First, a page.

Better Data Slinging with Node.js Readable/Writable Streams and Pipes
Node.js provides an extensible and fast platform for web servers, proxies, and middle-tier services. Node.js applications often utilize some transformation from one data format (e.g., a database or cloud store) to another (e.g., an HTML or JSON page).
Streams are an abstract interface for data objects in Node.js which can be
readable and/or writable. They can be hooked from one to another in
a similar style to Unix pipes – in fact, the stream operation we’ll mostly
focus on here is the not-coincidentally-named
pipe(). Some potential
advantages of stream pipes over other binding styles include:
- Often much less code for the actual binding (can just call
- Streams can handle pausing / resuming of data flows. Implementing classes, however, have to implement this logic internally if supported.
- Don’t have to set specific callbacks or listeners for intermediate data
events – just
pipe()the stream and forget it.
- Avoiding buffering by processing data and re-emitting it directly to another stream (unless all of the data is required in one chunk).
- Compatible with the many Node.js core modules that already implement streams, including HTTP, HTTPS, and file and process I/O.
For a brief example, we can create a download client to retrieve a web page and write it to a file as follows (ignoring error handling):
Notice that we didn’t set any explicit “
data” listeners or buffer any of
the data, even if it came in as chunks. We simply
pipe()‘ed it with our
two stream objects:
outStream. The output of
hooked to the input of
outStream and we’re done.
More importantly (as we’ll get to below), we can add many more
to do other transformations / data-slinging inline to our chained call.
Ultimately, it just takes a little bit of glue code to hook together data flows
in a terse and efficient manner with streams.
The Stream Interfaces
So how do we do this for our own classes and objects?
The Node.js streams documentation offers the full rundown of how to implement the interfaces, but we’ll give an abbreviated version here to get going. All of the code examples discussed in this post are available as a GitHub gist.
Readable Streams must emit “
data” events whenever they have
data to be read and “
end” when the data stream is finished. The implementing
constructor should also set
this.readable = true. The interface
additionally provides a lot more implementer flexibility for things like
pausing and resuming a stream, as well as resource management and cleanup.
Writable Streams must implement the
write() method to
accept new data chunks into the stream and the
end() method to instruct the
stream that the data is finished. The implementing constructor should also set
this.writable = true.
Putting it Together
Let’s take a look at a simple example of a custom-implemented readable and writable stream that simply passes through data – data input is simply emitted unchanged as output.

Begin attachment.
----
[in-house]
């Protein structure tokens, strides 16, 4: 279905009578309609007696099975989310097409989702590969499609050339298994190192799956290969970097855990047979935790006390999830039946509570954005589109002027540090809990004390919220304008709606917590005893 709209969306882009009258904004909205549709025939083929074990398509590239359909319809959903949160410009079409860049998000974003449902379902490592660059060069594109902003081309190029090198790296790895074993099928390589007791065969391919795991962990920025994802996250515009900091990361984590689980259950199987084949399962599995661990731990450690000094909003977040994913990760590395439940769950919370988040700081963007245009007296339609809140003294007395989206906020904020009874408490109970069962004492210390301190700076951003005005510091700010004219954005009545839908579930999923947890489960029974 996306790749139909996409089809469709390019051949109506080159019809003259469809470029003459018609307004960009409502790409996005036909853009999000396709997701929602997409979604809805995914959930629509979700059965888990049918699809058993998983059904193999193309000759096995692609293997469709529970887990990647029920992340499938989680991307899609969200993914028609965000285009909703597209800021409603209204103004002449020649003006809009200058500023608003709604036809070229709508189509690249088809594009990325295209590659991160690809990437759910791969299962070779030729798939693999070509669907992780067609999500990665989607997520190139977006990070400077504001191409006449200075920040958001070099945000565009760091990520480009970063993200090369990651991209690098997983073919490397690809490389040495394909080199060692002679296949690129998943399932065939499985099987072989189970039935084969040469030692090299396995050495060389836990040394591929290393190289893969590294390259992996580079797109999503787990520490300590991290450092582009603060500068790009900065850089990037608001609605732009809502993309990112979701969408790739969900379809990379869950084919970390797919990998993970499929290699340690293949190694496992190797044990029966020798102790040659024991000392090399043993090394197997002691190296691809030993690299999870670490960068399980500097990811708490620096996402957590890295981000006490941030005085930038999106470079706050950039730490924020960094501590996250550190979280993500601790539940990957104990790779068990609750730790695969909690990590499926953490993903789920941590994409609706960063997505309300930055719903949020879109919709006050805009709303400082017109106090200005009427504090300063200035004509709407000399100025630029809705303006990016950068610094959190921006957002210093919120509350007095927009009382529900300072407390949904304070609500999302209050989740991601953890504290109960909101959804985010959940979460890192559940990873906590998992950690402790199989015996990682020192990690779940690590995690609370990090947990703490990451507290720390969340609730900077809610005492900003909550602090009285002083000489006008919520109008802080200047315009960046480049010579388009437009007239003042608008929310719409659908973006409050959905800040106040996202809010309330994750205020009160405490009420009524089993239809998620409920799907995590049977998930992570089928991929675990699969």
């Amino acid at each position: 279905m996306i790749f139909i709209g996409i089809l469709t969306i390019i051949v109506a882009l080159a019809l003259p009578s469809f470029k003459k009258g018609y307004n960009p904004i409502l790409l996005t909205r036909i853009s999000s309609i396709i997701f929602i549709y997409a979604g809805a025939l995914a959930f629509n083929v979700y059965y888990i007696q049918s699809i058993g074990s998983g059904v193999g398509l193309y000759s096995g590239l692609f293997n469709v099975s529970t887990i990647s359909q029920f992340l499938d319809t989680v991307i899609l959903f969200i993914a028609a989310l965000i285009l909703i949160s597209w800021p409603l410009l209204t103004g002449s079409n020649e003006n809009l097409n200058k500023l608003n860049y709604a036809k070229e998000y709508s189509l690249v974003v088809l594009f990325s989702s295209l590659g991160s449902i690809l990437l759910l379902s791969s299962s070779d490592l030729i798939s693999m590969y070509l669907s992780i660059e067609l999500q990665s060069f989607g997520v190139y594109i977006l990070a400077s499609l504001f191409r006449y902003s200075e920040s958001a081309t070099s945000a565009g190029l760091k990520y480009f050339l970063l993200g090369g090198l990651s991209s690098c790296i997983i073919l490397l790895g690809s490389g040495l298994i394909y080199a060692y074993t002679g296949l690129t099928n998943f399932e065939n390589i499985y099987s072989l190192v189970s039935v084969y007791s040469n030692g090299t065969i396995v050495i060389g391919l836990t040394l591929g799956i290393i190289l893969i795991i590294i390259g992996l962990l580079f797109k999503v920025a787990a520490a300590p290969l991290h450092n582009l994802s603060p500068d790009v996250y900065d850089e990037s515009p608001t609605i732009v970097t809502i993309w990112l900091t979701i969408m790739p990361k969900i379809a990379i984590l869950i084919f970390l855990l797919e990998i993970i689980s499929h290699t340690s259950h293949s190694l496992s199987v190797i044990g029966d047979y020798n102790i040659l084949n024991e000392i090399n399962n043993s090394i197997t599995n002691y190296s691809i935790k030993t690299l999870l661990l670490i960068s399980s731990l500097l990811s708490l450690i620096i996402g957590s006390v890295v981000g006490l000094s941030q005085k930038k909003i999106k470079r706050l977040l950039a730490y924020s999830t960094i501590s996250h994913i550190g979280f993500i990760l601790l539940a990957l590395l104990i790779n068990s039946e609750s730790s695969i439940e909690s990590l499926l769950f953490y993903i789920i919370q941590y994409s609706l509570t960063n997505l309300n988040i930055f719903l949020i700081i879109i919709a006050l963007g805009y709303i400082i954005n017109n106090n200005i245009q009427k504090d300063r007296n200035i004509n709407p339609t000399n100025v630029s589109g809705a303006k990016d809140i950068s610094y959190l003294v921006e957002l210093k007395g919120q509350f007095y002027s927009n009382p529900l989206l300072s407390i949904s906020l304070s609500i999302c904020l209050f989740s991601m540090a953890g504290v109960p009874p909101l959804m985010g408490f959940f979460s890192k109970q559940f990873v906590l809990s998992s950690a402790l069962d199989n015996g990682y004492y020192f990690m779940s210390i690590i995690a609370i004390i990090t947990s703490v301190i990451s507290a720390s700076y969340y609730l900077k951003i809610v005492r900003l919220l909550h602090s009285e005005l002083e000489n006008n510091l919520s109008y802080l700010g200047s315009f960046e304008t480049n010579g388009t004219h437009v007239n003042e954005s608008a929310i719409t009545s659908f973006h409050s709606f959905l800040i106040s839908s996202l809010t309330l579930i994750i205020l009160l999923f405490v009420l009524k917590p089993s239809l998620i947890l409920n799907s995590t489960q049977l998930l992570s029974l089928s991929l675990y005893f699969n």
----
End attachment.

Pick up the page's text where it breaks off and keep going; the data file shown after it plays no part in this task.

This is essentially the bare minimum for a readable and writable stream class.
Not too much work! And for more complicated streams, we can simply augment
end to do whatever data transformations we want.
We can now take the web scraping example from above and add the pass-through stream in the middle with the same effect – we still get a file written to output.
Checking the output file (“out.txt”), we can see the download results are the same as our original example.
And in fact, we could even reuse the pass-through stream multiple times to
pipe() data flows (although there’s absolutely no
practical sense to the following):
So that’s the basics. Let’s look at creating something a tad more useful.
Let’s Upper-case Some Data!
UpperCaseStream class takes a data source (in string or
format) and converts string data into upper case letters. Not ultimately
that useful or extensible, but it’s definitely a data transformation that can
illustrate the ease of creation and use of a custom stream.
We mostly take our simple pass-through stream above and add a custom
_transform helper method to transform the data in either a
end() call, then re-emit the upper-cased data in a
To test things out, we can take an input file (“input.txt”), read it in, upper case all text, then write it out to “out.txt” using three streams.
The resulting output file is now uppercased! All in all, not that amazing, but considering the ease of our implementation, other (more useful) read/write stream applications could include:
- XML to JSON conversion.
- Unzipping zipped data.
- Image resizing.
- … any other transformations you’d like to use with your existing streams.
Streams provide a great means of binding together lots of data in a sane and manageable way. Beyond the core library documents, there are a lot of great stream introductions for further reference: